Patients can use a new report card Web site measuring quality and clinical outcomes among Colorado's hospitals, according to an announcement by the state.
The state launched its new site as part of legislation signed last year that requires facilities to publicly report quality and outcomes data. The Web site compares that data for consumers who want to search for information about specific hospitals. The Colorado Hospital Association will maintain the site, according to a news release.
Consumers can peruse data on 38 measures, including cardiovascular care, strokes, blood clots, pressure sores, diabetes, live births, asthma, urinary tract infections and hip replacements, which were developed using nationally endorsed standards. Patients choose a measure, request the chart type in which they want the information displayed, and then can compare hospitals in a particular region or up to eight individual hospitals of their choosing. The site also is equipped with a user guide so people can navigate through comparisons.
Data in the current report card reflects discharge figures from 2004, 2005 and 2006. Hospitals were not required to submit data on all the reported measures, because in some instancesfor example, smaller, rural hospitalsfacilities did not provide care in those areas in sufficient volume, according to the association. The site currently reflects reporting by 81 of the states 85 hospitals.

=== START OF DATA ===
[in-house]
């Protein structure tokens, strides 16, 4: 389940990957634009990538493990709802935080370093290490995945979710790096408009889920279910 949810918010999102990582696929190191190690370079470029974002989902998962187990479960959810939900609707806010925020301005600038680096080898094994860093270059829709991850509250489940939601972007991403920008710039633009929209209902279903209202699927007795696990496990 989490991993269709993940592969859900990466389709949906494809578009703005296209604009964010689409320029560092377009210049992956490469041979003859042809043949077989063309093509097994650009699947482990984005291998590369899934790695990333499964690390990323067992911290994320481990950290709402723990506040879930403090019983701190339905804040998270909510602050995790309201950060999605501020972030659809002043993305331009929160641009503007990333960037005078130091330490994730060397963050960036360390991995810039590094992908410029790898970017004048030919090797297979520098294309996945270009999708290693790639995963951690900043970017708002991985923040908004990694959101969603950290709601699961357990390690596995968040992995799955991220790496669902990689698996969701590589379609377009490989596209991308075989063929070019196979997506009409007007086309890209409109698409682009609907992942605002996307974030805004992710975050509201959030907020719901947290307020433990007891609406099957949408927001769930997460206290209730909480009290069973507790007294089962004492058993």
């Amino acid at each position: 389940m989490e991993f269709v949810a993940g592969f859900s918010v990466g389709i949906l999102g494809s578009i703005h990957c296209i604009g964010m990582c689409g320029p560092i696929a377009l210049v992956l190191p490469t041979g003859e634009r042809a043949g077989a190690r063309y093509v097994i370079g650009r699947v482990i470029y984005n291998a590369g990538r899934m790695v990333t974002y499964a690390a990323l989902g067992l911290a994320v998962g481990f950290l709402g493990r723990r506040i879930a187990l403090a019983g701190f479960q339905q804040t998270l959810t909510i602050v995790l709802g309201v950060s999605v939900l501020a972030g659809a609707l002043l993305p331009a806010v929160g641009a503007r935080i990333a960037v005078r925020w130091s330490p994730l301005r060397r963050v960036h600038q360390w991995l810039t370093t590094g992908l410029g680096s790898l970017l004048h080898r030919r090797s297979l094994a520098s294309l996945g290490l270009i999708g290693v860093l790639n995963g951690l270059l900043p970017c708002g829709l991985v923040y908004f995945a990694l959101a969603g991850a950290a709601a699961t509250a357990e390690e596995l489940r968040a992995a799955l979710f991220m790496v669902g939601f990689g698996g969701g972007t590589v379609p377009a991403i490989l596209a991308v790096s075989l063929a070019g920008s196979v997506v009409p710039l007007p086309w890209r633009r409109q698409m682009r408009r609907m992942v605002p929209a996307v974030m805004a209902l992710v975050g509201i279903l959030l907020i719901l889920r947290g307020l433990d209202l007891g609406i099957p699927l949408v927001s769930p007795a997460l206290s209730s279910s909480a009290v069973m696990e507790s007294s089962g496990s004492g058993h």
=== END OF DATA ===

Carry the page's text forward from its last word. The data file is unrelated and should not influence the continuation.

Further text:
In addition to patient's comparing data, hospitals can use the site to gauge their performance against hospitals providing similar care, according to the association.
"The report demonstrates Colorado hospitals' commitment to continuously improving patient safety and quality. Not only will consumers be able to use information, but hospitals will as well, to compare to other hospitals and see where improvement can be made," said Steven Summer, association president and chief executive officer, in a written statement.
Healthcare stakeholders, including hospitals, public health officials, insurers and insurance buyers, and business leaders made up the committee charged with implementing public reporting.
The association plans to evaluate the usefulness of the site and include additional standards, including standards for hospital-acquired infections and patient satisfactionin upcoming versions of the report card.
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